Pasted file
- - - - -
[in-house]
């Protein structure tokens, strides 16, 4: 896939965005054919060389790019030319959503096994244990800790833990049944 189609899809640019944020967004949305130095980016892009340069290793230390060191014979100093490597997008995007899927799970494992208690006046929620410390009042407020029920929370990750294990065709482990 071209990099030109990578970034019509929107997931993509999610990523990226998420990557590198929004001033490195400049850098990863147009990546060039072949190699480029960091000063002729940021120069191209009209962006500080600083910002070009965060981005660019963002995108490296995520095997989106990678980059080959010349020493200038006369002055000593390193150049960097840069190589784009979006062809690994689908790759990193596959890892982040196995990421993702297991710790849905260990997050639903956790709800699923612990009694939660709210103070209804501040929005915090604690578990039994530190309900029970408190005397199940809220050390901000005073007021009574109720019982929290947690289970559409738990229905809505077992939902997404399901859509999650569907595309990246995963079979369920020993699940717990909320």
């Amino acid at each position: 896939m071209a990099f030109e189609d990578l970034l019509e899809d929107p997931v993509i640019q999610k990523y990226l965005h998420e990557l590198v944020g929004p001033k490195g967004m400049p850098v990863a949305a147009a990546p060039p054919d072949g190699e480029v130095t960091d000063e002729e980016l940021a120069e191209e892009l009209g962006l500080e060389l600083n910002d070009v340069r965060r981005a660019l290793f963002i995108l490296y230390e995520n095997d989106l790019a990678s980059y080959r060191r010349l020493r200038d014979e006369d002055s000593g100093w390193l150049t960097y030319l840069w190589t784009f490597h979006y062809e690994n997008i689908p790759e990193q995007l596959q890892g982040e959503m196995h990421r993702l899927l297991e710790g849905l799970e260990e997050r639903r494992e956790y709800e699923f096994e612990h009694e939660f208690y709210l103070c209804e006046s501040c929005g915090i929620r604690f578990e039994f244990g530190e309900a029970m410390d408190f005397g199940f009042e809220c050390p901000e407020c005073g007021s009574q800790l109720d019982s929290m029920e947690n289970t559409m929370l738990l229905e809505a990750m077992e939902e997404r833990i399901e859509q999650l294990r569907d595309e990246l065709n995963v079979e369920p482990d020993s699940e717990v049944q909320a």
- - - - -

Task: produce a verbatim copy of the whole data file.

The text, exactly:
[in-house]
């Protein structure tokens, strides 16, 4: 896939965005054919060389790019030319959503096994244990800790833990049944 189609899809640019944020967004949305130095980016892009340069290793230390060191014979100093490597997008995007899927799970494992208690006046929620410390009042407020029920929370990750294990065709482990 071209990099030109990578970034019509929107997931993509999610990523990226998420990557590198929004001033490195400049850098990863147009990546060039072949190699480029960091000063002729940021120069191209009209962006500080600083910002070009965060981005660019963002995108490296995520095997989106990678980059080959010349020493200038006369002055000593390193150049960097840069190589784009979006062809690994689908790759990193596959890892982040196995990421993702297991710790849905260990997050639903956790709800699923612990009694939660709210103070209804501040929005915090604690578990039994530190309900029970408190005397199940809220050390901000005073007021009574109720019982929290947690289970559409738990229905809505077992939902997404399901859509999650569907595309990246995963079979369920020993699940717990909320």
């Amino acid at each position: 896939m071209a990099f030109e189609d990578l970034l019509e899809d929107p997931v993509i640019q999610k990523y990226l965005h998420e990557l590198v944020g929004p001033k490195g967004m400049p850098v990863a949305a147009a990546p060039p054919d072949g190699e480029v130095t960091d000063e002729e980016l940021a120069e191209e892009l009209g962006l500080e060389l600083n910002d070009v340069r965060r981005a660019l290793f963002i995108l490296y230390e995520n095997d989106l790019a990678s980059y080959r060191r010349l020493r200038d014979e006369d002055s000593g100093w390193l150049t960097y030319l840069w190589t784009f490597h979006y062809e690994n997008i689908p790759e990193q995007l596959q890892g982040e959503m196995h990421r993702l899927l297991e710790g849905l799970e260990e997050r639903r494992e956790y709800e699923f096994e612990h009694e939660f208690y709210l103070c209804e006046s501040c929005g915090i929620r604690f578990e039994f244990g530190e309900a029970m410390d408190f005397g199940f009042e809220c050390p901000e407020c005073g007021s009574q800790l109720d019982s929290m029920e947690n289970t559409m929370l738990l229905e809505a990750m077992e939902e997404r833990i399901e859509q999650l294990r569907d595309e990246l065709n995963v079979e369920p482990d020993s699940e717990v049944q909320a």